Family movie night: “Chicken Little” (G). Tuesday, March 29, 5:30-7 p.m., East branch, Rockwell. Chicken Little is a little guy who has a difficult time convincing the townspeople of Oakley Oaks that the sky really is falling due to an earlier claim that turned out to be a false alarm. Refreshments will be served. Children must be accompanied by an adult.
Computer basics class: Tuesday, March 8, 7-8:30 p.m. at headquarters., 201 W. Fisher St. If you’re new to computers or have never felt comfortable with them, this is the class for you. We’ll go over the very basics of computers, from computer components to how programs are opened and closed. Class on second floor of library. Also Tuesday, March 8, 7-8:30 p.m.
iPad basics: Tuesday, March 22, 7-8 p.m., headquarters. Become a confident iPad user in this free class. Requirements: Pre-registration; bring your own iPad; iPad needs to be charged and have an updated iOS (operating system); bring a current, valid Apple ID. Free sign-up at: https://appleid.apple.com/. Space is limited, so call Paul Birkhead at 704-216-8242 to reserve your spot. Class on second floor of library.
Book Bites Book Club: South (China Grove), Tuesday, March 29, 6-7 p.m. Free, open to the public. We discuss a different book each month and serve refreshments loosely related to the theme. “Yes Please” by Amy Poehler. Need a copy? Call 704-216-7841.
Learn.Act.Grow.: DIY Vinaigrette. Monday, March 28, 5:30-7 p.m., South Regional. Free. In celebration of National Nutrition Month, Chef Chris Herron and his crew will to teach you how to make your own inexpensive vinaigrette dressings to spruce up a variety of greens. Samples will be provided. Register online or by calling 704-216-7734 to ensure your spot.
Displays: Headquarters, Carolina Artists and Rowan Doll Society; South, artist Joseph Johnson; East, Community Care Clinic.
Gallery at headquarters: ‘Listening to My Ancestors,” an exhibition of watercolors by Robert Crum, through March 31. Funded, in part, by an Arts and Cultural Development Grant from the Rowan Arts Council.
Literacy: Call the Rowan County Literacy Council at 704-216-8266 for more information on teaching or receiving literacy tutoring for English speakers or for those for whom English is a second language.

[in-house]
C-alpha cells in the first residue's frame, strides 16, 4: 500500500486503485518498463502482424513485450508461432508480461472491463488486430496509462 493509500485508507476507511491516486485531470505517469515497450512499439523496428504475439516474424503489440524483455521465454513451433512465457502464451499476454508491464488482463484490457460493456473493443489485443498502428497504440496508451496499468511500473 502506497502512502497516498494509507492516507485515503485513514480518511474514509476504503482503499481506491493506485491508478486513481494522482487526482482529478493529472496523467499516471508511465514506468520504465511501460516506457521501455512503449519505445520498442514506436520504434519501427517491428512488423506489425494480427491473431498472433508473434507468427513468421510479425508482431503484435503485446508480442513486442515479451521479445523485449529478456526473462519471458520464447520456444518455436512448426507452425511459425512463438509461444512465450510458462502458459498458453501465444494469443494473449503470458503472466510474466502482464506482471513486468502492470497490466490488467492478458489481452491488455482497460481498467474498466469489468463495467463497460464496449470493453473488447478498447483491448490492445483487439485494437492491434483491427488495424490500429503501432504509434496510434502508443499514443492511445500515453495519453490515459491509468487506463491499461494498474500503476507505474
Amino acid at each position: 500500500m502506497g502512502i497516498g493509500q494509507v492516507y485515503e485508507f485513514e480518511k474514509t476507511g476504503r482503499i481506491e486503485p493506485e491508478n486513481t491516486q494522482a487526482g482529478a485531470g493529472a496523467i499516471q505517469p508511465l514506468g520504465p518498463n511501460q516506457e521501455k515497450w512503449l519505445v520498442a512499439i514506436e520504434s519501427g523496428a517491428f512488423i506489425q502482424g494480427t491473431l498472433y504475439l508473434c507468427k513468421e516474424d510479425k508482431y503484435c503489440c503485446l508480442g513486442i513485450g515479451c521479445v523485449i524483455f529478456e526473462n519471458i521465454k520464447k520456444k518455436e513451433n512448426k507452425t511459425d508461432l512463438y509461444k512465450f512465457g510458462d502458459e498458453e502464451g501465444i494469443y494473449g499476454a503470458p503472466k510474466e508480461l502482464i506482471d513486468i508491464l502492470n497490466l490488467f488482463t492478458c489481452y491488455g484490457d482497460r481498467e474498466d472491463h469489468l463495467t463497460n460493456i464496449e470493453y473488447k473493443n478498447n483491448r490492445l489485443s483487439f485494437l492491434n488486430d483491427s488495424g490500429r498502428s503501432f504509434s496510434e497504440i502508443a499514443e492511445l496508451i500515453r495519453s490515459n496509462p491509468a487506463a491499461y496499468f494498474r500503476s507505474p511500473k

Teen Advisory Board: Teens who join this board provide input on the library’s teen programming and book selection and discuss current events and issues in Rowan County. TAB meets once a month at each library location from 4:30-5:30 p.m. Tuesday, March 8, East, Rockwell; Thursday, March 24, South Rowan Regional, China Grove.
Anime Club (for teens): Tuesday, March 8, 4:30-5:30 p.m., headquarters. Celebrate and learn all things Anime. Programs are the second Tuesday of the month.
MuVchat Movie: Free movie and snack in pop-up video style. Open to middle- and high-school teens. Tuesday, March 22, 5:30-7 p.m., all branches.
Chapter Chats Book Club: A weekly book club for teens ages 14-17 primarily for participants with developmental or intellectual disabilities, but all are welcome. Meets at Yosties, 202 N. Main St, Faith, Tuesdays, 4 p.m., through May 24.
Tail Waggin’ Tutors: Children ages 7 to 9 can practice reading skills in a relaxed, dog-friendly atmosphere. Reading Therapy dogs registered through Therapy Dogs International are available for beginning and struggling readers to read aloud to them. Reservations are recommended but not required. Headquarters, Tuesdays, 4:30 p.m. East, Mondays, 3:30 p.m., March 14 and 28 and April 11 and 25. South, Saturday, 10 a.m., March 19 and April 16.
Lego free play: Legos help children’s reasoning and problem-solving skills. The library’s Lego collection will be available for free play, or you can bring your own, Saturdays at 10 a.m. March 12 at East; March 19 at South and at headquarters.
Adventure Club: Headquarters, March 12, 11 a.m.-noon. Adventurous hands-on science activities and projects.
Book Chats: Thursday, March 31, 4:15-5 p.m., for children in fourth and fifth grades. A book discussion group. “The Magician’s Elephant,” by Kate DiCamillo. A limited number of books will be available at all library locations, so registration is strongly recommended.
Weekly events for children, Feb. 1-April 30:
Baby Time — 6-23 month-olds with parent or caregiver. Headquarters, Wednesdays, 10 a.m.; East, Mondays, 10 a.m.
Toddler Time — 18-35 months old with parent or caregiver. Headquarters, Tuesdays, 10:30 a.m.; East, Mondays, 11 a.m.
Tiny Tumblers — 6-23 months with parent or caregiver. Same program offered twice a week. South, Tuesdays and Thursdays, 10:30 a.m.
Preschool time — 3-5 years old with parent or caregiver. Headquarters, Thursdays, 10:30 a.m.; East, Thursdays, 10:30 a.m. and 1:30 p.m.
Noodle Head storytime — For children of all ages. Headquarters, Thursdays, 4 p.m.; South, Mondays, 4 p.m.
Art programs — Art activities appropriate for preK through fifth grade. Headquarters, Art in the Afternoon, Thursdays, 4:30 p.m.; East, Emma’s Easel, Thursdays, 4 p.m.; South, Art with Char, Wednesdays, 4 p.m.